Have you ever thought about what it takes to run a profitable business? To tell the truth before owning my own auto transport business I never gave it a second thought. Frankly, I think most people are just like me. Many folks just get up in the morning, drive to work, put in their eight hours and go home. The next day they get up and start all over again; it is like being in a rut.You are probably thinking that is cold! Well, fact of the matter is that is exactly how I used to be. When we hate what we are doing, we just go through the motions. Who cares if there is a profit or not, it does not affect me – we think. All we are there for is to put in our time and collect a paycheck that doesn’t go far enough.You are probably wondering what this all has to do with auto transport and the piracy of the truck driver. Well, as employees we had better start caring about the company profits. Think about it for just a minute. If they do not make a profit, we probably will not have a job for long. Have you ever thought about it that way?Auto transport industry is no different…After talking with a truck driver, today this very point came to mind. Our whole conversation revolved around the economics of running our mutual businesses. There are so many pieces to the puzzle; but, one main reason really took the majority of the talk.Today there are too many auto transport brokers out there not doing their job the right way. Greed has set in and taken over all common sense. Their focus is on their commission today and not that of the customer, trucker or industry. There is no looking at the stability of the business for tomorrow, next week or next year.Doing whatever it takes to secure the order they lie, cheat and bait the customer to earn a few dollars. Now I am not saying it is not right to earn money, not at all. The point is that doing business that way is an injustice to all. How you ask?I could really get on my soapbox here and rant for hours. Instead, let us focus on just one area of concern…the truck driver, or as we call them the owner operator.Owner operators do not work for free either!As a business owner, many expenses occur monthly this is called overhead. There are necessary expenditures that keep the truck, office, drivers and other employees “in business”, or employed.The business owner goes into business to make a profit. Sounds reasonable, right? They know what it costs to replace tires, change the oil and other fluids necessary to keep the big rig safe on the roads. There are permits, fuel taxes and surcharges, insurance costs and fuel costs too. Of course we can not forget there are truck payments, trailer payments, and the savings surplus account for repairs.Next they must price out their loads to cover the driver expense, taxes, meals and sometimes-overnight lodging accommodations. Then there needs to be some sort of profit margin so the company can stay in business for the following month.If the business owner is the truck driver as well, he or she must factor in the personal expenses, too. Most have a husband or wife at home with kids. There is the mortgage, power and water bills, telephone, food, insurance and taxes just like all the rest of us.Auto transport brokers must educate the customer…Part of the job of an auto transport broker is to educate the customer. I do not know about you, but before becoming a broker I knew nothing about the industry. We learned by talking with truck drivers who had years of business experience under their belts. By implementing these principles in my own business we have been able to weather the storm of this new economy when others have not.Let me ask you a question…when is the last time you were able to walk into your local supermarket and tell the cashier what you were going to pay for that loaf of bread? Ha…won’t happen will it? Of course not. The market sets the price us consumers will pay for the product and we either buy it or we don’t, right?When auto transport brokers do their job correctly, the customer will understand how the transport business works. They will understand why the prices are what they are. Sure there will be slight differences between brokers. Healthy competition is expected and good in the marketplace.What is not good is when one sector of the industry turns to piracy. By charging the customer an excessive rate then paying the trucking company less than market rates this upsets the apple cart. It makes for an unbalanced industry and forces good people like you and me out of business.Two years ago, we watched as about 75% of owner operators handed in their keys. Some of these hard-working men and women were our friends. Business owners who had provided our clientele incredible service at equitable prices. We had developed friendships. They are real people, just like us. More than once, I cried myself to sleep after listening to the plight of these people and the causes for their decision.Today something has to change. More honest hearted people need to step up to the plate. Hard working auto transport brokers who own their own business need to get back to the basics. Educate the public that more than just diesel prices drive prices; which by the way is on the rise again.You would not work for free…stop asking these business owners to pay you to ship your car! As a broker we are not for the government stepping in to solve an industry’s problems like is so rampant today.However, as an individual auto transport business owner, I’m taking my stand. Education is key and our clients are well-educated, informed and happy. They are happy because their truck driver has a profitable business driven by fair market value.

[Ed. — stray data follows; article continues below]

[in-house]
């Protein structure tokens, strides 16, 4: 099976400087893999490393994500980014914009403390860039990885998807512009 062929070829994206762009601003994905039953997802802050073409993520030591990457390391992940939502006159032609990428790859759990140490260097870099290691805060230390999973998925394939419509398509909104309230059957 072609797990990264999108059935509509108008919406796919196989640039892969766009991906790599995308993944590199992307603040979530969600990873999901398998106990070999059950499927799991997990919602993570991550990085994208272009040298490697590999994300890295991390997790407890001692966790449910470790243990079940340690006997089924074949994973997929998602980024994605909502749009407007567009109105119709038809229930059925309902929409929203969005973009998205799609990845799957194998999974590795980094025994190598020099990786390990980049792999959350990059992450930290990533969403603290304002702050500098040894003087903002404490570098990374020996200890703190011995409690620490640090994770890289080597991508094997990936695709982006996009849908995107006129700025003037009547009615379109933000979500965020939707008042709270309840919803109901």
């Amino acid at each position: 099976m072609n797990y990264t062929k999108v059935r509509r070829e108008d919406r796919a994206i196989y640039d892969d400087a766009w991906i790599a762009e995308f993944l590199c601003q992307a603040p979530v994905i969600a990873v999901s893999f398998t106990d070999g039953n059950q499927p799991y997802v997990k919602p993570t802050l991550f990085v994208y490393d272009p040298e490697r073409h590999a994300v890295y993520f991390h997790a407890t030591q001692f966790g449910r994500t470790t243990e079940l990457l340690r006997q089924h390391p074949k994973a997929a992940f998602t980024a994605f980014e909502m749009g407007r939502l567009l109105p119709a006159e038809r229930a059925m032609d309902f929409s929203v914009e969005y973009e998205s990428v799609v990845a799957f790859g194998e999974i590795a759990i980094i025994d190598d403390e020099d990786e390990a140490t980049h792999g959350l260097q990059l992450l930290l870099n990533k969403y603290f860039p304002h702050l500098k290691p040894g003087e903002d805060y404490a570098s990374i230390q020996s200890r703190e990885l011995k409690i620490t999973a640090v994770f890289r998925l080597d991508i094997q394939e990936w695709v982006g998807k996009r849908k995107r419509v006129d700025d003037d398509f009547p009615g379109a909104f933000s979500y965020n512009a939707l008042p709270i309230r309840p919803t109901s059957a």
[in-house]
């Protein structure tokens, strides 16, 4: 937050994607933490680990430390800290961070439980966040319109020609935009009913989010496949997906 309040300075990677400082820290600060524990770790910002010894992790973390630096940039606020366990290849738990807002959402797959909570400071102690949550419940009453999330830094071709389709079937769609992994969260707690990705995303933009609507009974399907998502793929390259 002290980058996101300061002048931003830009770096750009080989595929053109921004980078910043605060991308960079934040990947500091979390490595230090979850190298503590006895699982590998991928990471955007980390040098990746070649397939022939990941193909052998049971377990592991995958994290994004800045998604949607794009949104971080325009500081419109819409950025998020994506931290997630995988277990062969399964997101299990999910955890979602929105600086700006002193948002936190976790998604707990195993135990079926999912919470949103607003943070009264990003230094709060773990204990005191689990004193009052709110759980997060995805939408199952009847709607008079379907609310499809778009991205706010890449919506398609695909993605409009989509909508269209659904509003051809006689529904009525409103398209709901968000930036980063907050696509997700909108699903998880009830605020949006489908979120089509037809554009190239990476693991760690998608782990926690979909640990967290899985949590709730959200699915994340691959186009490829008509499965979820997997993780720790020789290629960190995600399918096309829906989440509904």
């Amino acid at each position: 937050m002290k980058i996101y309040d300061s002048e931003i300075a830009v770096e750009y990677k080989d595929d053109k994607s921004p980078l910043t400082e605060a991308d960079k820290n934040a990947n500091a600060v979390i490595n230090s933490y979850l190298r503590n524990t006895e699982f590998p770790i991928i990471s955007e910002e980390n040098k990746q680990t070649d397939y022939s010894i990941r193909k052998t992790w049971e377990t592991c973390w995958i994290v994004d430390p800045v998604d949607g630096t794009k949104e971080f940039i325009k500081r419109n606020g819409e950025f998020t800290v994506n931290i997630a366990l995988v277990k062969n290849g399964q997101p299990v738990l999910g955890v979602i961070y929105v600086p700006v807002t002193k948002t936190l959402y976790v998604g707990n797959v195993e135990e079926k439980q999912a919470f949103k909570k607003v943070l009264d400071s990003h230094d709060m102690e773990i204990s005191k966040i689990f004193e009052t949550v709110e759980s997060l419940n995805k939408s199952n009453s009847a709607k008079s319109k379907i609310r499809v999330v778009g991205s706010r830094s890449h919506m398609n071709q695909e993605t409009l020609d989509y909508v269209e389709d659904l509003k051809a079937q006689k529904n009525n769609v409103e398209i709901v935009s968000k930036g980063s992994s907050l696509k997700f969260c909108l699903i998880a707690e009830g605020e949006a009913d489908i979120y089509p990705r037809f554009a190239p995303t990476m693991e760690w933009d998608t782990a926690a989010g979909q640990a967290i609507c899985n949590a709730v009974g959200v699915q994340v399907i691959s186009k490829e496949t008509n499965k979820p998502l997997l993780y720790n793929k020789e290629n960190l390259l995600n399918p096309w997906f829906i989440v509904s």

In fashion school, most of your time was spent learning to create fashion illustrations, draping, sewing, and flat patternmaking. While these are good skills to have, they aren’t very practical when you’re trying to land your first job in the fashion industry. In the real world you’ll be expected to know how to create computerized flat sketches, develop garment specs, CADs, and presentation boards. And I know some of you are thinking “But I learned those things in school too!” To which I reply: You think you know, but you have no idea! Take it from experience: fashion schools don’t focus on those skills nearly enough to fully prepare you for your first design position. In this article I will discuss each skill and its importance in the fashion industry.Draping and Patternmaking – Low ImportanceWhile patternmaking and draping are valuable skills, they usually only come in handy when you deal with a lot of fits. However, fittings are usually conducted by technical design teams so if you got into fashion for creative reasons, you’ll most likely be miserable in this type of position. On the creative side of design, all you need is a basic understanding of what creates a good fit, and how to fix a bad one. In the majority of design positions, hands-on patternmaking skills are not necessary, unless you plan to enter Project Runway!Sewing – Low ImportanceOn the creative side of design, sewing isn’t that relevant. Yes, it’s good to understand the general concepts of garment construction, but you don’t need to be a great seamstress. On the job, if you need to know how a certain garment is constructed, there are tons of references available: from clothes at the stores, to “how to” books and online articles. The point I’m trying to make is: if you’re sewing skills leave something to be desired, don’t stress over it.Illustration – Almost UnnecessarySadly, fashion illustrations are a dying art in the industry – they are scarcely used by designers in the real world. The fashion illustration has been replaced with computer drawn stylized technical sketches (floats) or more accurate technical flats, which are faster to sketch and much more practical. Not only do they present a clear representation of design concept, but they are a must have for production. Flats can be turned into CADs and can be used in mood/presentation boards. Fashion schools have not followed this shift and still focus more heavily on illustrations, and not enough on flat sketching.Computer Programs – Must KnowI can’t stress enough the importance of knowing popular computer applications for creating floats, flats and CADs. Most companies expect proficiency in Adobe Illustrator, Adobe Photoshop, and Microsoft Excel since they are relatively affordable in comparison to more industry specific software. Unfortunately, the coverage of Illustrator and Photoshop provided by fashion schools does not meet the actual demands of the fashion industry. Many companies are also requesting knowledge of WebPDM, so if your college offers a course in this program, it would be to your benefit to take it. If your school does not teach this program, find a school or venue that does offer this program and take it!Flat Sketching – Must KnowWhile interviewing candidates for design positions, we’ve seen applicants’ portfolios filled with beautiful illustrations and then say “That’s nice, but can you flat sketch?” If flats are included in their portfolios, they are usually basic, lack important details, and are not visually appealing. If the candidates sketches are halfway decent; my next question is “do you know Illustrator and Photoshop? ” Almost everyone says yes, but it’s usually far from the truth.A lot of fashion school grads seriously believe that they know these programs well, but what you learned in school isn’t enough – fashion schools don’t teach these skills well enough for entry level designers to be competent within the fashion industry. Schools just cover basics, which are usually forgotten without practice. Take the extra effort to practice and become comfortable with Adobe Illustrator, Adobe Photoshop and other programs beyond what schools teach: read books and take additional courses (offered in either classroom or online settings).Creating Specs in a Copycat Industry – Must KnowKnowing how to spec (measure and detail) a garment to create garment specifications, or “specs” is a fundamental skill. Many companies create their spec sheets using Excel. Although garment sizes and measurements vary from company to company, depending on different market segments and categories, if you know the principles, you’ll be able to quickly adapt to the standards of any company. You don’t even need to know how to develop specs from scratch!As a head designer, to set spec standards for a company, I usually went to different stores, found garments with a good fit and copied the basic measurements. This is quite common – the fashion industry is a copycat industry- most fashions hanging in the stores are knock-offs of another company. Once, during a shopping trip in London, a store salesperson noticed I was a fashion designer collecting style ideas. He mentioned that his store received a constant flow of American design companies such as Calvin Klein, whose designers come to knockoff their merchandise. That’s right – even top designer brands use knockoffs for their ready-to-wear collections. There are even official terms: a “knockoff” is when a style is copied and a “rub-off” is when patterns are copied.Educate Yourself!Many fashion schools such as FIT in New York (Fashion Institute of Technology) offer important classes like “flats and specs for the fashion industry”, but believe it or not, these courses are not required by the curriculum! Another handy course that should be taken is “creative fashion presentation.” Salespeople use presentations a lot as visual aids. In addition they create a good impression and convey creativity level. If you can make outstanding presentations you’ll be assigned to do them often, and believe me it’s more fun to make boards than do fits or send faxes and organize showrooms.To sum up: in order to get a job before the rest of the entry level fashion design candidates, you need to focus on refining skills that are highly demanded in the industry. Become proficient with flat sketching, include flats in your portfolio, and be extremely comfortable and knowledgeable in Illustrator and Photoshop. Not only will you be ready with the skills you need to succeed in fashion, but discussing how you went the extra mile to keep up with industry standards will definitely impress any prospective employer!For your reference and use, we have posted lots of industry standard flat sketches and CADs in JPEG and vector (Illustrator) formats on DesignersNexus.com. If you can improve your skills to reach the quality of those shown, you’ll be in a very good shape© 2008 Designers Nexus Inc. All rights reserved. Originally published at DesignersNexus.com. This article may be reproduced unedited, unaltered and in its entirety. This copyright, author bio(s) and all active links must be preserved and included when reproducing this article. Contact us for approval if you wish to publish it contrary to these guidelines.